Wednesday, February 7, 2007

Implementing New Stoves in Developing Countries

Everyone and their brother has written on their experiences, in every imaginable country, using every possible kind of stove. Which ones can we learn from? Which ones are the best? Here I have tried to distill the most relevant ones into a manageable package - not the main web sites, but the pages that have the exact information that you need.

  • The UN High Commissioner for Refugees publishes a pamphlet just on introducing new cooking options (new stoves, fuels, techniques, etc.) in refugee camps here that should be a good start for anyone.
  • The largest volume of information appears to be at the biomass discussion forums, and within their archives - so we don't have to track down everything individually, just scan the lists of reports.
  • We might start by assuming that African projects are more relevant to us than those in other parts of the world... this country-by-country list is fantastic. The Biomass Cook Stove Discussion Group's specific dissemination page has all kinds of stories.
  • The Renewable Energy Policy Project (REPP) produces a great biomass cook stove discussion site that has some overlap (in the form of Tom Miles?) with that last one (as well as an older site), but has a different flavor and feel. This mountain of world stove photos is a great start, and they even have a page on stoves for refugees and displaced persons! The exact type of stove introduced, or the country where it was introduced, should not be so important to us - we want to know what implemention efforts resulted in success, and what could have been done better.
  • The Hedon Household Energy Network is a good site and it now publishes ITDG's Practical Action newsletter.
  • Village Earth's compendium of cook stove book reviews is a great, but can be a little dated - some are out of print (ITDG and VITA have had some that sound like exactly what we need) but should be available on CD now.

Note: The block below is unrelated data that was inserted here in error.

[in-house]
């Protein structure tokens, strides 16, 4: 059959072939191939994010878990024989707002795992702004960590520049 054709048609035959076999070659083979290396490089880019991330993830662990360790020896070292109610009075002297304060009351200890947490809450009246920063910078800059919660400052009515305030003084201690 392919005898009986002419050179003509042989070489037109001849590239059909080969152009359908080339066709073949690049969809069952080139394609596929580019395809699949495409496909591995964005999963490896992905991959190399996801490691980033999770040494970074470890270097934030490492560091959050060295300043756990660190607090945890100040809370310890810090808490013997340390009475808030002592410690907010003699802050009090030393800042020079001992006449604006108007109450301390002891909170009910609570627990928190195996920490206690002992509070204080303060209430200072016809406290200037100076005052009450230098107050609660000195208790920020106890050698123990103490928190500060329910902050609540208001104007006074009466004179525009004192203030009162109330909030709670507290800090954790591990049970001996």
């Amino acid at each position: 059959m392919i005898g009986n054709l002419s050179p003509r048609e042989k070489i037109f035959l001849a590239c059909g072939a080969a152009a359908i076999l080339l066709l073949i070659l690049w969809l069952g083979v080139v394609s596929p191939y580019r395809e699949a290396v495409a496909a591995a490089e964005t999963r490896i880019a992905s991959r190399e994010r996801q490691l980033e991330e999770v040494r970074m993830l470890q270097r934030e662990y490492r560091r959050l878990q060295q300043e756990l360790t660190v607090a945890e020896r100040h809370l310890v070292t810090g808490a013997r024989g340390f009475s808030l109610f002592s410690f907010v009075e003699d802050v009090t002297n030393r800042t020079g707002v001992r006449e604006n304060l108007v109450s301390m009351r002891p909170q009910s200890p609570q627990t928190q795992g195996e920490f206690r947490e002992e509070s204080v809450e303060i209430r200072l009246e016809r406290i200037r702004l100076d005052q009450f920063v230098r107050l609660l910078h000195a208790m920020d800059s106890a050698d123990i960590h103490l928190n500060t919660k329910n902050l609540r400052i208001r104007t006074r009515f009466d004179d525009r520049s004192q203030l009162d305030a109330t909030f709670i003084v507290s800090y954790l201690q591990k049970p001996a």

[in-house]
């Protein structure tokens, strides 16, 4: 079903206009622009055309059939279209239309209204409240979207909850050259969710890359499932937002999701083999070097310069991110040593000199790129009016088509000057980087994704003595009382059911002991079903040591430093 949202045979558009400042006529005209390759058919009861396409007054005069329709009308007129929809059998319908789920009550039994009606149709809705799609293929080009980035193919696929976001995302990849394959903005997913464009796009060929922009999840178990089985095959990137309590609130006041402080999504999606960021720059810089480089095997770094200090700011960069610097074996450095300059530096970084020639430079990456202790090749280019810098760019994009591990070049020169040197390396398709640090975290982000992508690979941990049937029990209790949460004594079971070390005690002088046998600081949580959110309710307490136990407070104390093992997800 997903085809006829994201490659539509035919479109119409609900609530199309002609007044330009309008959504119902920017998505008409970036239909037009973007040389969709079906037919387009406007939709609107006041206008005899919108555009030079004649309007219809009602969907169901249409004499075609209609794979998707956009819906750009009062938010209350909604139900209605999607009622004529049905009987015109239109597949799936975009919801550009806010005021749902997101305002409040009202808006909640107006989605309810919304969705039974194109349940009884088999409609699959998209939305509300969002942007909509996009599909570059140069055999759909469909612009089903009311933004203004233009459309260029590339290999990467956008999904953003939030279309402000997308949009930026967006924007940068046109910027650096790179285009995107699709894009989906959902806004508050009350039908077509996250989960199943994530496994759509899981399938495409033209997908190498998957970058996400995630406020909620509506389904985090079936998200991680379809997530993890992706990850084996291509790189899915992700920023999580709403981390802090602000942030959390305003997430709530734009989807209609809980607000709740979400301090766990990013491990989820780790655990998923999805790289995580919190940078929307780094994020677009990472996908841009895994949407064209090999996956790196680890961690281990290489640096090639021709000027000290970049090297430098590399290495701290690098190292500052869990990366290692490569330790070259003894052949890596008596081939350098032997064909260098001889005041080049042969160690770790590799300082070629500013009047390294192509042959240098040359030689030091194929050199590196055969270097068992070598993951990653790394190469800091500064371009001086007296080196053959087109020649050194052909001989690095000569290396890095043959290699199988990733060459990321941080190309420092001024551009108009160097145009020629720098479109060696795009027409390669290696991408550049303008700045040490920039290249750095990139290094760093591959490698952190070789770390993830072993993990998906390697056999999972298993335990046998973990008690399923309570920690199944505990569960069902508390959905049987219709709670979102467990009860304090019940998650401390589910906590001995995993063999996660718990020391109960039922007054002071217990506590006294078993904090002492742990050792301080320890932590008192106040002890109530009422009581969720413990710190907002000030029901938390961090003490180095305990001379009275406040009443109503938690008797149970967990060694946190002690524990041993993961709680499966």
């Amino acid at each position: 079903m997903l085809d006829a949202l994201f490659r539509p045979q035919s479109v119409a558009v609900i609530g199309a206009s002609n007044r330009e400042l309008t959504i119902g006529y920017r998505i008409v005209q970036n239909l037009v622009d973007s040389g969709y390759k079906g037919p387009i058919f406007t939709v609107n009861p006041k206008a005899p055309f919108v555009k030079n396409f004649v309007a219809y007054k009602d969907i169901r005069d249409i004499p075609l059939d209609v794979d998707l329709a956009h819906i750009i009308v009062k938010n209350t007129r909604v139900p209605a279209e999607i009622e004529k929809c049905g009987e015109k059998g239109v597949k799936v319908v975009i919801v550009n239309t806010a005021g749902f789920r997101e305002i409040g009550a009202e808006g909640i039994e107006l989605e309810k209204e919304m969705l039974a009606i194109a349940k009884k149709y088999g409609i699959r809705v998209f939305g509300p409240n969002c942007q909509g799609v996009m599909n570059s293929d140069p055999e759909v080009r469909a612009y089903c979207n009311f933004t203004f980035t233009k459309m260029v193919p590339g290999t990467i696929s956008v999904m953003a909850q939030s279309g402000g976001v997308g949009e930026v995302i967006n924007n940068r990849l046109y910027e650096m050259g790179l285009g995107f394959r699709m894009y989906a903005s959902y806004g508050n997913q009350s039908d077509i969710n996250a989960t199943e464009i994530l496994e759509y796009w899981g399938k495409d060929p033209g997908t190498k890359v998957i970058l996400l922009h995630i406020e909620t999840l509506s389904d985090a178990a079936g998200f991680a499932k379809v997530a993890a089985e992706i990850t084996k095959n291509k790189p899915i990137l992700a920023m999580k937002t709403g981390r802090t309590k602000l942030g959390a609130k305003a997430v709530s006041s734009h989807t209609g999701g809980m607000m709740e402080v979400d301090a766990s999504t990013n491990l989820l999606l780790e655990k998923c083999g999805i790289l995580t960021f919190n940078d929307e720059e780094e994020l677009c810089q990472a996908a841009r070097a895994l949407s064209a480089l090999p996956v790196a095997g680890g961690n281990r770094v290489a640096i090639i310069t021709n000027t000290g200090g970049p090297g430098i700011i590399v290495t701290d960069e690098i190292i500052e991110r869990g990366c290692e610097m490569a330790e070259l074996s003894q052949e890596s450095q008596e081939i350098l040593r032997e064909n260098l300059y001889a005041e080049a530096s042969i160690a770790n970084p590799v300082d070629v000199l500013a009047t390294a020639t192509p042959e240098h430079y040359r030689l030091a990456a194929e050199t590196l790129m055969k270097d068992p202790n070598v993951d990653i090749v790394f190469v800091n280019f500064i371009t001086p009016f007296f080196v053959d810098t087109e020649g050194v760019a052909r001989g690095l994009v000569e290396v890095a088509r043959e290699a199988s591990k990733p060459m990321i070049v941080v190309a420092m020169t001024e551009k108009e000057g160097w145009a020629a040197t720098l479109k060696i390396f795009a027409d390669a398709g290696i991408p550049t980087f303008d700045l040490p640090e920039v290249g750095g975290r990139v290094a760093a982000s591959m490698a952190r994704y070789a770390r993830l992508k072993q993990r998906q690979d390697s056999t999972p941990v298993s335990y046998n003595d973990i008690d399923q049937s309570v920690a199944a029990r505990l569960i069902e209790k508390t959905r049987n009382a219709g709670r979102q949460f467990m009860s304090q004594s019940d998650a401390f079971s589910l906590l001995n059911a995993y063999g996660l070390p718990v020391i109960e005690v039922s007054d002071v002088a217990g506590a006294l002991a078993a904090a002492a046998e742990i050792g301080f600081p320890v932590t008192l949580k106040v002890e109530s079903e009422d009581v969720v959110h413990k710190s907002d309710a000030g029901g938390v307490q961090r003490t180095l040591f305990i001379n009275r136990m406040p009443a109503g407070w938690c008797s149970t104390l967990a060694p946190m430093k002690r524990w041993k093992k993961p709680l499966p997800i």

• ProBEC is an organization promoting biomass conservation in southern Africa - implemented by a German organization (GTZ).
  • A good informal discussion on energy saving stoves for southern Africa - not far from Sudan!
  • An older but still relevant UN report (60 pages) is "What Makes People Cook With Improved Biomass Stoves"
  • The development and commercialization of a new stove in Kenya - a relevant case study?
  • Try this if you have a strong stomach - 88% of improved stove users in this community (the intersection of Uganda, Kenya, and Tanzania) believed that they were burning less fuel (50% savings had been projected), but a follow up statistical analysis showed no improvement. What a horror story!
  • Verification of the impacts of an improved stove program (including IDPs) in Eritrea and here is the beautiful report Dissemination of Improved Cook Stoves in the Developing World that was associated with it, here is the link (to UCB, again!) on all their stove work in Eritrea - what an effort!
  • A new site for me - the "lessons learned" page of the United Nations Development Programme, with dozens of brief reports on all aspects of energy for sustainable development projects. The more I look, the more I find.
  • There are lots of good publications at Aprovecho's publication site - they have been leaders in stove development, testing, implementation, and everything else longer than almost anyone else.
  • ETHOS is a great group (and the backer of Stove Camp) - organizing engineers for humanitarian efforts, similar to EWB and ESW (why are there so many different organizations?) and their conferences attract the best speakers - see Session 4, Mouhsine Serrar's presentation of implementation efforts (analyzing several different stove types) in Mauritania.
many thanks to Tom Miles (in advance), for letting me depend so much on the biomass cook stove sites that he maintains!

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